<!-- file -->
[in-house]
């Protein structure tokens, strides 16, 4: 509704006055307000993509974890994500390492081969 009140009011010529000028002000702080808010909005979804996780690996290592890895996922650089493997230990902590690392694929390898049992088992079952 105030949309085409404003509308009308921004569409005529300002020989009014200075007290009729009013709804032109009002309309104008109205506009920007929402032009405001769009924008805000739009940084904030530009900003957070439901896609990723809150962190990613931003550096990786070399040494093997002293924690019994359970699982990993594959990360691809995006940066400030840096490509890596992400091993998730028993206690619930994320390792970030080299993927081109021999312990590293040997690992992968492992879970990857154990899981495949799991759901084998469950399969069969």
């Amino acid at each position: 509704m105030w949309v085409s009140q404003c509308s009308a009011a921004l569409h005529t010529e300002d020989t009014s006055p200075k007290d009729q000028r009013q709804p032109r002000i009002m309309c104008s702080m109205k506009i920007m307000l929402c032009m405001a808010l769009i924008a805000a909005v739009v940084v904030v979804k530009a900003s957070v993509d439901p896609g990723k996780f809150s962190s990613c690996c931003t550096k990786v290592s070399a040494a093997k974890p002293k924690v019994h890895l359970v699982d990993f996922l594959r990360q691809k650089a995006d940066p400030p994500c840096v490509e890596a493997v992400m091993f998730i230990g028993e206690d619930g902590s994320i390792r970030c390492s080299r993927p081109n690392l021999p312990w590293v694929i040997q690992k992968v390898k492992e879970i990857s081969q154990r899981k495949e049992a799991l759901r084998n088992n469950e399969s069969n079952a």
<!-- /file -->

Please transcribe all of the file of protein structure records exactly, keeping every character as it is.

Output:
[in-house]
């Protein structure tokens, strides 16, 4: 509704006055307000993509974890994500390492081969 009140009011010529000028002000702080808010909005979804996780690996290592890895996922650089493997230990902590690392694929390898049992088992079952 105030949309085409404003509308009308921004569409005529300002020989009014200075007290009729009013709804032109009002309309104008109205506009920007929402032009405001769009924008805000739009940084904030530009900003957070439901896609990723809150962190990613931003550096990786070399040494093997002293924690019994359970699982990993594959990360691809995006940066400030840096490509890596992400091993998730028993206690619930994320390792970030080299993927081109021999312990590293040997690992992968492992879970990857154990899981495949799991759901084998469950399969069969």
């Amino acid at each position: 509704m105030w949309v085409s009140q404003c509308s009308a009011a921004l569409h005529t010529e300002d020989t009014s006055p200075k007290d009729q000028r009013q709804p032109r002000i009002m309309c104008s702080m109205k506009i920007m307000l929402c032009m405001a808010l769009i924008a805000a909005v739009v940084v904030v979804k530009a900003s957070v993509d439901p896609g990723k996780f809150s962190s990613c690996c931003t550096k990786v290592s070399a040494a093997k974890p002293k924690v019994h890895l359970v699982d990993f996922l594959r990360q691809k650089a995006d940066p400030p994500c840096v490509e890596a493997v992400m091993f998730i230990g028993e206690d619930g902590s994320i390792r970030c390492s080299r993927p081109n690392l021999p312990w590293v694929i040997q690992k992968v390898k492992e879970i990857s081969q154990r899981k495949e049992a799991l759901r084998n088992n469950e399969s069969n079952a």